Since his election to Parliament in 2015, Mr Streeting has been an excellent MP for this area, speaking on many subjects, including Jewish affairs.

I am sure he had a perfectly valid reason for not being able to attend [Editor’s comment: He was on a foreign trip at the time of the debate].

As far as the comment that “residents will show their feelings at the ballot box” because Mr Streeting did not attend, it will make little difference in
Mr Sussman’s case. I’m willing to bet he’s never voted Labour.

Mike Gold, Barkingside

Let’s be more forgiving

Week after week, I read in Jewish News about antisemitism in Mr Corbyn’s Labour Party. I also read about Mr Netanyahu’s alleged corruption.

Mr Corbyn and his support of Hezbollah frightens me and many other Jews I have spoken to. Instead of criticising Israel, maybe we should be a little more forgiving, and a lot more supportive. I am not saying we should condone corruption anywhere, but perhaps Mr Netanyahu deserves a bit more consideration than Mr Corbyn.

Israel must be there should we ever feel the need to leave the UK. If that time comes, Mr Netanyahu or any other Israeli prime minister could easily
become my best friend, whatever might emerge from the present investigation.

Miriam Mordant, By email

Looking for Jewish women of the war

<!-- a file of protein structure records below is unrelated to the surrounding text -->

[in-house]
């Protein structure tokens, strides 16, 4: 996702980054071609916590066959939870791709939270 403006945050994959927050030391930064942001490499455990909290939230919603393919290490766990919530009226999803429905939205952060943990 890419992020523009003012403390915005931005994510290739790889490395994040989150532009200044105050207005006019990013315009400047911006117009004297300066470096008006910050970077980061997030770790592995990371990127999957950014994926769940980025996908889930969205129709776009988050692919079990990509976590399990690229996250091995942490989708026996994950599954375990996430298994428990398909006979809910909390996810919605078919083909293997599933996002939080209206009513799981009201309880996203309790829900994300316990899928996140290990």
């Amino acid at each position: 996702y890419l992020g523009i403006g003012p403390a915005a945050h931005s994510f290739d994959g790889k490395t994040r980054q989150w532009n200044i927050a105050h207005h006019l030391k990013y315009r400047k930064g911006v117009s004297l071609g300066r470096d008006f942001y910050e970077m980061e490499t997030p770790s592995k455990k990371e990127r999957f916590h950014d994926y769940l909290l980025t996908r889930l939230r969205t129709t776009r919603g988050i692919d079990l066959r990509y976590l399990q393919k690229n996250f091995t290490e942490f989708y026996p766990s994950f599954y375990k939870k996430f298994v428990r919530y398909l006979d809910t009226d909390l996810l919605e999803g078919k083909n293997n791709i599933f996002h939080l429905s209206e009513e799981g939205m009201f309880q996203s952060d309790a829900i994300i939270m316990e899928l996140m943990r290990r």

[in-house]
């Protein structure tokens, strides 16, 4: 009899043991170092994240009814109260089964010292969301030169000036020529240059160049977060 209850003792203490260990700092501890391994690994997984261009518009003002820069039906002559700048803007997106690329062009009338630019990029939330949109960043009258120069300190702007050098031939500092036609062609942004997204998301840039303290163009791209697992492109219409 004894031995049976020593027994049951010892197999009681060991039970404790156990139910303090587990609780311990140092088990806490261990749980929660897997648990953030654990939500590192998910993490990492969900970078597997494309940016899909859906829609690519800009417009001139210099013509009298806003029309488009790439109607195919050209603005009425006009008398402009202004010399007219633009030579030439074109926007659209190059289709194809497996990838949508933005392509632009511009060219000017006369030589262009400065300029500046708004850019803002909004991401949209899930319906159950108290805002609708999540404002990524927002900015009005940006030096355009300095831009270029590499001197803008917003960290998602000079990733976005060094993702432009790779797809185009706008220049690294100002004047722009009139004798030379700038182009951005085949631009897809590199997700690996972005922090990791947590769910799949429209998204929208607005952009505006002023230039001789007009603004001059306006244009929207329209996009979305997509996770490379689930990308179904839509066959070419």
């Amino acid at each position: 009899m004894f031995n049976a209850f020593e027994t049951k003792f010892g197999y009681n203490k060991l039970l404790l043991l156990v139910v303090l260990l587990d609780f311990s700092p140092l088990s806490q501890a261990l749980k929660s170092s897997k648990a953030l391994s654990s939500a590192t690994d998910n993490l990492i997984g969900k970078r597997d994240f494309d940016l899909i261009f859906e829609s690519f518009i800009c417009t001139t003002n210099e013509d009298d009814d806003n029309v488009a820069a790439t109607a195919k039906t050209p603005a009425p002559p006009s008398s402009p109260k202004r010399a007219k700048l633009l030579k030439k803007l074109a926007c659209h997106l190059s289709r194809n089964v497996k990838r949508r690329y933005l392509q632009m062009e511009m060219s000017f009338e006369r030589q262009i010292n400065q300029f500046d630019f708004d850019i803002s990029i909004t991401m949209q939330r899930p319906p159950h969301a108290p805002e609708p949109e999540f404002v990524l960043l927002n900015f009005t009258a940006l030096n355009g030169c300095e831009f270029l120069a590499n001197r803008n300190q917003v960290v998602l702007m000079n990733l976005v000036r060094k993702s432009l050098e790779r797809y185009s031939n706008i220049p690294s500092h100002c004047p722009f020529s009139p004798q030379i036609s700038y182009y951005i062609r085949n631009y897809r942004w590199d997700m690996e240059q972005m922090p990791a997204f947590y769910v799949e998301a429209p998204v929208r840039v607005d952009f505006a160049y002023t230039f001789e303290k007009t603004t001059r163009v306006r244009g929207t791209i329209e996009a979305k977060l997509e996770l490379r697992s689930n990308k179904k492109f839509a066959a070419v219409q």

I’m gathering stories of Jewish women who served in the munitions, aircraft and tank factories and the Land Army during the Second World War.

I’d be grateful if any of your readers with relevant information or stories and photographs could please email me as below to discuss any contributions.

Martin Sugarman, AJEX Archivist

martin.sugarman@yahoo.co.uk

Let’s be unapologetic

What is it with Jews who constantly denigrate the world’s only Jewish state? Israel is central to our religion.

Israel is our historic homeland, our present homeland, and future homeland too.

The Board of Deputies, the Jewish Leadership Council, and even (and I can’t believe I’m saying this) the Zionist Federation appear to have been infiltrated and subverted by the left.

I am fed up with the left being given a platform, while true unapologetic Zionism in the guise of Herut is denied a platform on campuses across our country.

Enough already. It is time for the vast silent majority of Jews, those of us who have Israel in our hearts, to loudly stand up and take back the ground lost to the left.

Let us proudly say that whether Israel elects a right-wing, a left-wing or a centrist government at the next election, we shall remain unapologetic Zionists.

Damon Lenszner, By email

The Hezbollah problem

We must, of course, welcome the decision by the UK’s home secretary to designate the entire Hezbollah organisation a terrorist entity

It was, of course, interesting to see the reaction of Jeremy Corbyn and his Labour Party to this long-overdue announcement.

However, it was tinged with disappointment, as owing to Mr Corbyn’s well-documented vocal and otherwise support of this entity, any punishment is unlikely to be levied retrospectively.

The possibility of Mr Corbyn having to languish in prison for up to 10 years conjures up an image well worth savouring.

Steven Vishnick, By email